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# Pre- and co-image

# Lecture Notes

## Image and Image Plane

- Image Plane is the universe where the image lives

\[ \text{image}\subset\text{image plane} \]

- The Image Plane is a 2D World
- The Image Plane exists in a 3D World

## Pre-image

- Preimage is the set of points in 3D projecting onto the Image Plane
- What is projection?
- draw a line through the 3D point and origo (the pinhole)
- the projection is the intersection with the image plane.

- Thus
- \(\text{preimage} = \mathsf{span}(\text{image})\)
- \(\text{image} = \text{preimage}\cap\text{image plane}\)

- The
**span**of a set of points is the smallest linear subspace containing all the points

## Points and Lines

Image object | Pre-Image |
---|---|

Point (dimension 0) | Line through origo (dimension 1) |

Line (dimension 1) | Plane through origo (dimension 2) |

- Preimage is a linear subspaces, i.e. includes origo
- A single point projects onto a point
- any other point on the same line through origo projects onto the same point

- A line projects onto a line if it does not pass through origo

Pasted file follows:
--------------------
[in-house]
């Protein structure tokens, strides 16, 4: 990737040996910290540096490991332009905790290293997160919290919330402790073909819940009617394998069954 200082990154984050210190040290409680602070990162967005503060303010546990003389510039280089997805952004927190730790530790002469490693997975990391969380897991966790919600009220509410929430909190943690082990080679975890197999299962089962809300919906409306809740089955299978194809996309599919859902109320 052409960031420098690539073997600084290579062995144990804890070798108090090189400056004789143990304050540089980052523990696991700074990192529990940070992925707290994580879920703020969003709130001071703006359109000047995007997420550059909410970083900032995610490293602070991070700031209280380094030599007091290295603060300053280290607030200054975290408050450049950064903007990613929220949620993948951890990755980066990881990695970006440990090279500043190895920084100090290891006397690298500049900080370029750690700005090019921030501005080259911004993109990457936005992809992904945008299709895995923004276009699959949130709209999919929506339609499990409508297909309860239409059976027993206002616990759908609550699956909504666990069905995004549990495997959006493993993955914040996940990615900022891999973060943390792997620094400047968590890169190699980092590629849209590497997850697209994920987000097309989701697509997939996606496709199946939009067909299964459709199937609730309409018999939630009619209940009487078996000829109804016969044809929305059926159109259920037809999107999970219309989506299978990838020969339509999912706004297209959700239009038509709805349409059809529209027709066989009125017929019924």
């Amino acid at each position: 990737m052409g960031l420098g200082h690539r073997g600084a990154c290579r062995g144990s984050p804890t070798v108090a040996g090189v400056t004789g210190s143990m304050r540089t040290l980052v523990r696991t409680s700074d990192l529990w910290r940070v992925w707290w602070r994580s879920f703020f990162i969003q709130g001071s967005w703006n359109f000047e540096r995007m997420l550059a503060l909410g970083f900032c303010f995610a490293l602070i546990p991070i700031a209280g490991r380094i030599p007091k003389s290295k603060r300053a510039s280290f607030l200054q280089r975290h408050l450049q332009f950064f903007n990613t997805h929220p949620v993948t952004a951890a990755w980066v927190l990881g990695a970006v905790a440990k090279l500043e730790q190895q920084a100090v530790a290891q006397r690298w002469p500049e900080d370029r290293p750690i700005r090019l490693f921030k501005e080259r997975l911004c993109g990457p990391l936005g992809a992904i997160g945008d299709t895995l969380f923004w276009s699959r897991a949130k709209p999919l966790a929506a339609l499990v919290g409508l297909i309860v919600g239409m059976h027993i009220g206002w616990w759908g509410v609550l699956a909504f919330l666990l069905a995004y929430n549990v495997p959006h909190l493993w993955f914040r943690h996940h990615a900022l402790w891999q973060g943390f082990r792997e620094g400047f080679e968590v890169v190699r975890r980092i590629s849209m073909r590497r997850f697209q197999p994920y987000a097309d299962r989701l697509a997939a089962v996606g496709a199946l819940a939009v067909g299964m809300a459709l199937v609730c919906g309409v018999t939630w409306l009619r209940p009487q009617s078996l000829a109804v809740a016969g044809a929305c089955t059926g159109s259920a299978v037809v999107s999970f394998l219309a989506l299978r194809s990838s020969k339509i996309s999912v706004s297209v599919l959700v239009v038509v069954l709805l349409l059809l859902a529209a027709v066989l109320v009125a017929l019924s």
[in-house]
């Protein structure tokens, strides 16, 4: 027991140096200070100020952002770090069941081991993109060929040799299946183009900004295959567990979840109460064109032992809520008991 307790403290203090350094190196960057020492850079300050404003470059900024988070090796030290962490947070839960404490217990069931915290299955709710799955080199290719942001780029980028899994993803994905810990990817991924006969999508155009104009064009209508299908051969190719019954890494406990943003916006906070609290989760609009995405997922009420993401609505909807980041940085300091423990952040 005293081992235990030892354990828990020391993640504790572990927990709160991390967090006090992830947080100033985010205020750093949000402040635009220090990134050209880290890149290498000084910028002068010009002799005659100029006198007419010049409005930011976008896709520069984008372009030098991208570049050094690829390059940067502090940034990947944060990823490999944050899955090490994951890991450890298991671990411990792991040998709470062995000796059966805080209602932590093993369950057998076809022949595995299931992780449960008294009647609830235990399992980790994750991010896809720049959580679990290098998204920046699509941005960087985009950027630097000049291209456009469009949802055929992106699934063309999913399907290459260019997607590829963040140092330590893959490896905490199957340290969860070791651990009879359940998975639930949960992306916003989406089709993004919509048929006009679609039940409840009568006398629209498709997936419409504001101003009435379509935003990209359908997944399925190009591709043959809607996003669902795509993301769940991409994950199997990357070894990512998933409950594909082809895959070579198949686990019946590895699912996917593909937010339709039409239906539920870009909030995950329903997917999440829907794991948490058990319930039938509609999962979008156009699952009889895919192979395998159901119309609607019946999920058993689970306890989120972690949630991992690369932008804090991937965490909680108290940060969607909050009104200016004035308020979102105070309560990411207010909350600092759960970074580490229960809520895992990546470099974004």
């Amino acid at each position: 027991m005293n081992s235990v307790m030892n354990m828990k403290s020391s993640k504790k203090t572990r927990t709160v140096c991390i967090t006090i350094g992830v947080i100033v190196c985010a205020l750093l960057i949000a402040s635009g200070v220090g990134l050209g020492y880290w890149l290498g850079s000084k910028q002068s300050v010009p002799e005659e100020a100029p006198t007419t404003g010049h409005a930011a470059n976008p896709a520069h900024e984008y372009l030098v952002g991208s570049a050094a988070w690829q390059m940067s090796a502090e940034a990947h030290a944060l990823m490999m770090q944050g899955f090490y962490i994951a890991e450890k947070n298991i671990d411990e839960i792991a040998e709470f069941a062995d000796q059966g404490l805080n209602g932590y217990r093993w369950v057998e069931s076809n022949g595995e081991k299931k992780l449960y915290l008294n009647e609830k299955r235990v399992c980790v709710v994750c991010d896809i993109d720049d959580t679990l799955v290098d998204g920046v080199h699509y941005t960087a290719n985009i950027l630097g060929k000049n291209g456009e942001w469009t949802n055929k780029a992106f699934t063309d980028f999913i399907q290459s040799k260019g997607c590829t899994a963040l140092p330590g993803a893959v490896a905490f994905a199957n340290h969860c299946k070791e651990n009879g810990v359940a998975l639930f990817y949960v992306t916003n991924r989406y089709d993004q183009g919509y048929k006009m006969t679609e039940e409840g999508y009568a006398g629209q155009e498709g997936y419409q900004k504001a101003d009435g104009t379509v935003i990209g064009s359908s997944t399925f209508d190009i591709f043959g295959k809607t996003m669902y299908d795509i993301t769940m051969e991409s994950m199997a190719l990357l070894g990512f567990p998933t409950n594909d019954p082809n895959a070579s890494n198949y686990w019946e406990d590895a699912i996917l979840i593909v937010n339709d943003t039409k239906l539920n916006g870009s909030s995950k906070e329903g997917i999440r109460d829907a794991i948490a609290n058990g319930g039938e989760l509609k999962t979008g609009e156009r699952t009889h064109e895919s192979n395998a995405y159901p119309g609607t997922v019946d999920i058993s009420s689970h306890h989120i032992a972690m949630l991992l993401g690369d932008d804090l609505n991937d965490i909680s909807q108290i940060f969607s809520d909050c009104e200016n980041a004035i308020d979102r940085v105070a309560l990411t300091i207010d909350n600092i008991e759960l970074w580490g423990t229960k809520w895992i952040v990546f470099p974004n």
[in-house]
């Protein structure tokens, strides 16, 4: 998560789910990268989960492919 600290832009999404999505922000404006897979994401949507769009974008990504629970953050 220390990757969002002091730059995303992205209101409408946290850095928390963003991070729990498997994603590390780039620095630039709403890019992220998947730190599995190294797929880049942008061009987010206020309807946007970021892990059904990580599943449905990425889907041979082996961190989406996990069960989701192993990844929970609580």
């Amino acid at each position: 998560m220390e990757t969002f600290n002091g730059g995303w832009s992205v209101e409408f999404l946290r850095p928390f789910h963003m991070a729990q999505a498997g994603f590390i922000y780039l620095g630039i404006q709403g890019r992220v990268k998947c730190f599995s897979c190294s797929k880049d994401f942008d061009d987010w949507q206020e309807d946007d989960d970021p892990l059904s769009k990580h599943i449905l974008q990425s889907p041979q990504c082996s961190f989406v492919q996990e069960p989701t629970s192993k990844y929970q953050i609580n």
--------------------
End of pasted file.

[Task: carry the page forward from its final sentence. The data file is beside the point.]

## Co-image

- Coimage is the set of points (space) orthogonal on the preimage

\[\text{coimage} = \text{preimage}^\bot\]

\[\text{preimage} = \text{coimage}^\bot\]

## Points and Lines

Image object | Pre-Image | Co-Image |
---|---|---|

Point (dimension 0) | Line through origo (dimension 1) | Plane (co-dimension 1) |

Line (dimension 1) | Plane through origo (dimension 2) | Line (co-dimension 2) |

- Preimage and coimage are linear subspaces
- origo is in both the pre- and co-image

# Notation

- Recall \(\hat u\) is a skew-symmetric matrix associated with \(u\)
- $(u) = u^$
- Associate an image point \(x\) with either its pre-image or co-image

# Systems of Equations and Orthogonal Vectors

- \(\ell^Tx=0\) is an equation in three unknowns
- This defines a plane (two unknowns)
- e.g. \(x_1+ax_2+bx_3\)

- If you have two points, say, \(\ell^TL=0\), you have two equations
- This defines a line (one unknowns)
- e.g. \(x_1+ax_2\)

- If you have two points \(x_1\) and \(x_2\) on a line
- \(x_1\times x_2\) is orthogonal on both of them
- and on any other point on the line